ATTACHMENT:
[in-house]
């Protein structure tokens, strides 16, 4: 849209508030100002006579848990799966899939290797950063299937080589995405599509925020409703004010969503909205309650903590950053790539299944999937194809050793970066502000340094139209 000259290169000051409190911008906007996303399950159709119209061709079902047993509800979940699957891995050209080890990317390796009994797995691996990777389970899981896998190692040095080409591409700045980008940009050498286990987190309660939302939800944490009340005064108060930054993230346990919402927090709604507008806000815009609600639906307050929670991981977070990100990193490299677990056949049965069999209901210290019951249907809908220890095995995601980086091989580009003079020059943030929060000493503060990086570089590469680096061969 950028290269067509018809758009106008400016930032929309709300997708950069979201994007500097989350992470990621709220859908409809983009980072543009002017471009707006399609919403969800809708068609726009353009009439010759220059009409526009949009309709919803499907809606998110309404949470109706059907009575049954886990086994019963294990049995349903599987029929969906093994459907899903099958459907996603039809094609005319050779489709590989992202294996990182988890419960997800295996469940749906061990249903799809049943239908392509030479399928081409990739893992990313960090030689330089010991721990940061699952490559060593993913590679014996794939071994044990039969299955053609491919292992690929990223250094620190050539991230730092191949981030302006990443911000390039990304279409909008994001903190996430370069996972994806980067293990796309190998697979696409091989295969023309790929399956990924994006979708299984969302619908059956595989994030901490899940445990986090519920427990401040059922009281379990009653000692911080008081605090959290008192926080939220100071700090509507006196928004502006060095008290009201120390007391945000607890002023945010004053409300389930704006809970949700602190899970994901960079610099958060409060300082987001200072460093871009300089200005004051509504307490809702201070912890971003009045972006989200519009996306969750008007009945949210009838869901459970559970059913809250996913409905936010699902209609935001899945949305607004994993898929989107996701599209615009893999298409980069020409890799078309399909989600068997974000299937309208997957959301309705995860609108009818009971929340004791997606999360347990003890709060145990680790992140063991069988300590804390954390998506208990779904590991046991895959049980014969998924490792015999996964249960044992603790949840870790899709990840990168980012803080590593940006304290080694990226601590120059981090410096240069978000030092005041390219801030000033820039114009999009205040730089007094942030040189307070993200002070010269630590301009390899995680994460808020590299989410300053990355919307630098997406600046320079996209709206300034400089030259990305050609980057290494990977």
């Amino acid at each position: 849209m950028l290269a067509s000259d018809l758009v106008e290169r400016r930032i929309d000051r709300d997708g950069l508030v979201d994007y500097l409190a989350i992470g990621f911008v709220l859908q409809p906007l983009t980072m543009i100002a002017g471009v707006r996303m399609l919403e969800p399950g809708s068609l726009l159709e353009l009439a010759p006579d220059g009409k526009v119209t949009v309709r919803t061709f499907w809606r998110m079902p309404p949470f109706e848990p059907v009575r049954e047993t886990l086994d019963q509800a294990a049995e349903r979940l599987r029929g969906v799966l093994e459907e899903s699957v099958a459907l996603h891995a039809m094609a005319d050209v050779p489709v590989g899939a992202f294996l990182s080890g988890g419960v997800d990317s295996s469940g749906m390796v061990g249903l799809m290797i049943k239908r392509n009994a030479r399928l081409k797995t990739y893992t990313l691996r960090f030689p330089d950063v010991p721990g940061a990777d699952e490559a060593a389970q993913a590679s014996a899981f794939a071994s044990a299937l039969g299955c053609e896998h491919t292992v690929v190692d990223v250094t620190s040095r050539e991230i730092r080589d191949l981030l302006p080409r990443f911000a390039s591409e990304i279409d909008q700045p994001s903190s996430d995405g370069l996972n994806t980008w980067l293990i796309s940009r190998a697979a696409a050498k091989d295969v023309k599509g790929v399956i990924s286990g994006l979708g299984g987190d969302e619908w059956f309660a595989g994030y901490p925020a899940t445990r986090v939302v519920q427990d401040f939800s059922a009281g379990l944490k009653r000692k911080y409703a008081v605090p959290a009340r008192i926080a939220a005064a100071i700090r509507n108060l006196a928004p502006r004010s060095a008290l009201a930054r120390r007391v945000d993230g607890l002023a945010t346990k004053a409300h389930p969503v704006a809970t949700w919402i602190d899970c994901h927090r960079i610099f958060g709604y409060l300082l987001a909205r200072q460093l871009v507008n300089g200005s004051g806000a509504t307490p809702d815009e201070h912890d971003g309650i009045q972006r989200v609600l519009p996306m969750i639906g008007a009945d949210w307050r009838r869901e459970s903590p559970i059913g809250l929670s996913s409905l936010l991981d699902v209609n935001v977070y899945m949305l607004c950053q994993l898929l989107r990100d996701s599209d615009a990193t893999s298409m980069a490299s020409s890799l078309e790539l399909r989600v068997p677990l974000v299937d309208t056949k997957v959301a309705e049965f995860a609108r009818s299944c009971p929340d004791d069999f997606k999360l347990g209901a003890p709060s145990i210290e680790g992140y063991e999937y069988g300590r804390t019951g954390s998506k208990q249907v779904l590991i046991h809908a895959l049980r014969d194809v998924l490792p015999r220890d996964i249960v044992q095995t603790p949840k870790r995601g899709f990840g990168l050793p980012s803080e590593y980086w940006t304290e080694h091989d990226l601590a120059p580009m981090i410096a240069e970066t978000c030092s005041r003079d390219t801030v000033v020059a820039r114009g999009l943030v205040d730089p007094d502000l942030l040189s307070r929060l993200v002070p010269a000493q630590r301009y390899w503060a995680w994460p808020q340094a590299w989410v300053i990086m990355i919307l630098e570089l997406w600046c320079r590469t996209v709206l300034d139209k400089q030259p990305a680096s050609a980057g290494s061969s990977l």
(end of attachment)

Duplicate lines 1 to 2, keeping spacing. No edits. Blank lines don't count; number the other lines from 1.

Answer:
[in-house]
């Protein structure tokens, strides 16, 4: 849209508030100002006579848990799966899939290797950063299937080589995405599509925020409703004010969503909205309650903590950053790539299944999937194809050793970066502000340094139209 000259290169000051409190911008906007996303399950159709119209061709079902047993509800979940699957891995050209080890990317390796009994797995691996990777389970899981896998190692040095080409591409700045980008940009050498286990987190309660939302939800944490009340005064108060930054993230346990919402927090709604507008806000815009609600639906307050929670991981977070990100990193490299677990056949049965069999209901210290019951249907809908220890095995995601980086091989580009003079020059943030929060000493503060990086570089590469680096061969 950028290269067509018809758009106008400016930032929309709300997708950069979201994007500097989350992470990621709220859908409809983009980072543009002017471009707006399609919403969800809708068609726009353009009439010759220059009409526009949009309709919803499907809606998110309404949470109706059907009575049954886990086994019963294990049995349903599987029929969906093994459907899903099958459907996603039809094609005319050779489709590989992202294996990182988890419960997800295996469940749906061990249903799809049943239908392509030479399928081409990739893992990313960090030689330089010991721990940061699952490559060593993913590679014996794939071994044990039969299955053609491919292992690929990223250094620190050539991230730092191949981030302006990443911000390039990304279409909008994001903190996430370069996972994806980067293990796309190998697979696409091989295969023309790929399956990924994006979708299984969302619908059956595989994030901490899940445990986090519920427990401040059922009281379990009653000692911080008081605090959290008192926080939220100071700090509507006196928004502006060095008290009201120390007391945000607890002023945010004053409300389930704006809970949700602190899970994901960079610099958060409060300082987001200072460093871009300089200005004051509504307490809702201070912890971003009045972006989200519009996306969750008007009945949210009838869901459970559970059913809250996913409905936010699902209609935001899945949305607004994993898929989107996701599209615009893999298409980069020409890799078309399909989600068997974000299937309208997957959301309705995860609108009818009971929340004791997606999360347990003890709060145990680790992140063991069988300590804390954390998506208990779904590991046991895959049980014969998924490792015999996964249960044992603790949840870790899709990840990168980012803080590593940006304290080694990226601590120059981090410096240069978000030092005041390219801030000033820039114009999009205040730089007094942030040189307070993200002070010269630590301009390899995680994460808020590299989410300053990355919307630098997406600046320079996209709206300034400089030259990305050609980057290494990977």